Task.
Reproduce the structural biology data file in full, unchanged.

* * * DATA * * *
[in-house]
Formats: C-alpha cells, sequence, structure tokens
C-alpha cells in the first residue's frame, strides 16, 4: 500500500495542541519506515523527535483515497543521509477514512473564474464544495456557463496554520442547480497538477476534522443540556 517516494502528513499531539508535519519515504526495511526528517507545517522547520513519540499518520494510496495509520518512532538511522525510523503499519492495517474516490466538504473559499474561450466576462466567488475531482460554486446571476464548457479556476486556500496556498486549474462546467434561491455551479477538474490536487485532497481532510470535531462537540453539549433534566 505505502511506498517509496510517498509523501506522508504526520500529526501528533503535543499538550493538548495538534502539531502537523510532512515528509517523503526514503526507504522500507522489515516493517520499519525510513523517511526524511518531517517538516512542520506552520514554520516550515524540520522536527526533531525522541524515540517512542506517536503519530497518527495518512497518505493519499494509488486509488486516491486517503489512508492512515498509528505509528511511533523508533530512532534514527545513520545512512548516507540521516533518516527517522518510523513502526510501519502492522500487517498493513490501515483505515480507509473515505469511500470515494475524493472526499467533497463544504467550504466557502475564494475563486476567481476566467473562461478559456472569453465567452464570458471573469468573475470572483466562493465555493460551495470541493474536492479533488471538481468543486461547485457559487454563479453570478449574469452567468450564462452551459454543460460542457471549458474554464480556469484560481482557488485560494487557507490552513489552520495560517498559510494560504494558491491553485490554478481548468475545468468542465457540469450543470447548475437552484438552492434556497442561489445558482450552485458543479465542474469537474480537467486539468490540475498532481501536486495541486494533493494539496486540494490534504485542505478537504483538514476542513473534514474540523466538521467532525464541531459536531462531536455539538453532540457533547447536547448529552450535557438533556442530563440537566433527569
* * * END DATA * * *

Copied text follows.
[in-house]
Formats: C-alpha cells, sequence, structure tokens
C-alpha cells in the first residue's frame, strides 16, 4: 500500500495542541519506515523527535483515497543521509477514512473564474464544495456557463496554520442547480497538477476534522443540556 517516494502528513499531539508535519519515504526495511526528517507545517522547520513519540499518520494510496495509520518512532538511522525510523503499519492495517474516490466538504473559499474561450466576462466567488475531482460554486446571476464548457479556476486556500496556498486549474462546467434561491455551479477538474490536487485532497481532510470535531462537540453539549433534566 505505502511506498517509496510517498509523501506522508504526520500529526501528533503535543499538550493538548495538534502539531502537523510532512515528509517523503526514503526507504522500507522489515516493517520499519525510513523517511526524511518531517517538516512542520506552520514554520516550515524540520522536527526533531525522541524515540517512542506517536503519530497518527495518512497518505493519499494509488486509488486516491486517503489512508492512515498509528505509528511511533523508533530512532534514527545513520545512512548516507540521516533518516527517522518510523513502526510501519502492522500487517498493513490501515483505515480507509473515505469511500470515494475524493472526499467533497463544504467550504466557502475564494475563486476567481476566467473562461478559456472569453465567452464570458471573469468573475470572483466562493465555493460551495470541493474536492479533488471538481468543486461547485457559487454563479453570478449574469452567468450564462452551459454543460460542457471549458474554464480556469484560481482557488485560494487557507490552513489552520495560517498559510494560504494558491491553485490554478481548468475545468468542465457540469450543470447548475437552484438552492434556497442561489445558482450552485458543479465542474469537474480537467486539468490540475498532481501536486495541486494533493494539496486540494490534504485542505478537504483538514476542513473534514474540523466538521467532525464541531459536531462531536455539538453532540457533547447536547448529552450535557438533556442530563440537566433527569